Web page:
A New York end-of-life agency, named End Of Life Choices New York, has approved a new form of advance directive document that allows people to stipulate, in advance, that they don’t want food or water if they develop severe dementia. The new advance directive is called the “Advance Directive for Receiving Oral Food and Fluids in Dementia.”

Advance directives are legally recognized documents in which a person can specify the type of care to be provided if he or she becomes incapacitated, or otherwise unable to direct medical providers. The directives can confirm that a patient does not want to be resuscitated or kept on life support, such as a ventilator or feeding tube, if they have a terminal condition from which they are not likely to recover. However, the documents typically say nothing about withdrawing nutrition or hydration, i.e., food or water, when the person develops dementia.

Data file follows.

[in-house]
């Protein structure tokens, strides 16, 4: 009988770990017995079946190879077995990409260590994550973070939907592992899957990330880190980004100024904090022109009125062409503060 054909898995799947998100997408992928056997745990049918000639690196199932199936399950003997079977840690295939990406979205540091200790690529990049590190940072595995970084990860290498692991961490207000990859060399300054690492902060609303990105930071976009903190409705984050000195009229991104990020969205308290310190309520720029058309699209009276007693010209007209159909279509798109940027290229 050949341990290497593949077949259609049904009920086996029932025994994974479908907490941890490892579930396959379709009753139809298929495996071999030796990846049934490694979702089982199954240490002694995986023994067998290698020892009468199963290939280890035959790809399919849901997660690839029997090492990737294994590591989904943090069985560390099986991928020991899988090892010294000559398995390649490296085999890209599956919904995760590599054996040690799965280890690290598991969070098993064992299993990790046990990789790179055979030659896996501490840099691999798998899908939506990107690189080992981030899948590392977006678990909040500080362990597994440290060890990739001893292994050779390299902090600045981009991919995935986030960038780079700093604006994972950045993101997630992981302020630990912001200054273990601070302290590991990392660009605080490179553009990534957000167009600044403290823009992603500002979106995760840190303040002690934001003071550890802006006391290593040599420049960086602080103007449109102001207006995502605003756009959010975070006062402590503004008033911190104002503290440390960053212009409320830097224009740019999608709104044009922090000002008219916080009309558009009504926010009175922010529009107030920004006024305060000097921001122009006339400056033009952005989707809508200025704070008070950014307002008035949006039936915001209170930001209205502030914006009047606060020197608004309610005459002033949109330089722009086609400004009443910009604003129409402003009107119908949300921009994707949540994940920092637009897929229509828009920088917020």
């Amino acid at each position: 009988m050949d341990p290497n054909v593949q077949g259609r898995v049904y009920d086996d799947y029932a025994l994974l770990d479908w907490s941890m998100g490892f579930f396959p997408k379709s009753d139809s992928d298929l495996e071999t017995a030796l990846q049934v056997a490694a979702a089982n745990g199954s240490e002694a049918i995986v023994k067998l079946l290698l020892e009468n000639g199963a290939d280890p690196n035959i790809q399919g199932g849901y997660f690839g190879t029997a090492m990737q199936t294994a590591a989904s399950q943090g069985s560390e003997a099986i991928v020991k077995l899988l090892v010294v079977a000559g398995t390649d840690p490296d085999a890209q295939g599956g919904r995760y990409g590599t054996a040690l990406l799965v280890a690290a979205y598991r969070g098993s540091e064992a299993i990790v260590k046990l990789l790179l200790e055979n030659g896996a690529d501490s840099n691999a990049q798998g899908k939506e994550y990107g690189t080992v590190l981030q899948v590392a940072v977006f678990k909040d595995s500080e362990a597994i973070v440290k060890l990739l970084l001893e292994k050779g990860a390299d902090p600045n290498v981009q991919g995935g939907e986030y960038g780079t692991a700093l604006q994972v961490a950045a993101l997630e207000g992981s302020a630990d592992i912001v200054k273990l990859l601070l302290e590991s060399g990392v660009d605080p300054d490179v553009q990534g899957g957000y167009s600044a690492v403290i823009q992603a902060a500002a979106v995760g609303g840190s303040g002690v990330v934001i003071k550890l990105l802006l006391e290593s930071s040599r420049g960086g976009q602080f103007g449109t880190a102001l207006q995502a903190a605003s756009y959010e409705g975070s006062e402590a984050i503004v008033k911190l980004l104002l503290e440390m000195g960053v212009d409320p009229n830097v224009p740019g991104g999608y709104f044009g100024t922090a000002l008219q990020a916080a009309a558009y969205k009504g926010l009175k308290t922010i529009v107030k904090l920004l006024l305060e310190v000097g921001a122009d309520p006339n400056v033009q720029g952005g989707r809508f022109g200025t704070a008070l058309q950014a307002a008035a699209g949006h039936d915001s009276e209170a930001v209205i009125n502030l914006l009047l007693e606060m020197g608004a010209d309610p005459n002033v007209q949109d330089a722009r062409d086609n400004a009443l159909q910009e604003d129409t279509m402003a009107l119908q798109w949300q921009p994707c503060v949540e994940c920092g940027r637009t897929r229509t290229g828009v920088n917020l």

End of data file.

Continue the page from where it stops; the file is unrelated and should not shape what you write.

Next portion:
The new advance directive offers two options: Option A directs “comfort feeding” only, which allows food and water to be provided if a patient appears to enjoy or allows it during the final stages of dementia — and Option B, which would halt all assisted eating and drinking. Under Option B, the New York advance directive document says, “My instructions are that I do NOT want to be fed by hand even if I appear to cooperate in being fed by opening my mouth.”

Both options would be invoked only when a patient is diagnosed with moderate or severe dementia, defined as Stages 6 or 7 as described in a widely used test known as the Functional Assessment Staging Tool (FAST). In Stages 6 or 7 of the FAST, patients are unable to feed themselves or make health care decisions.

Whether the new directive will be honored in New York — or anywhere else — is unclear. Advance directives which withdraw assisted feeding are prohibited in several states. Many care facilities may not cooperate.  Also, although doctors have a duty to honor patient wishes, they can refuse to do so if they have medical or moral qualms.

The new document advance directive document can be found here –

Download (PDF, 1.06MB)

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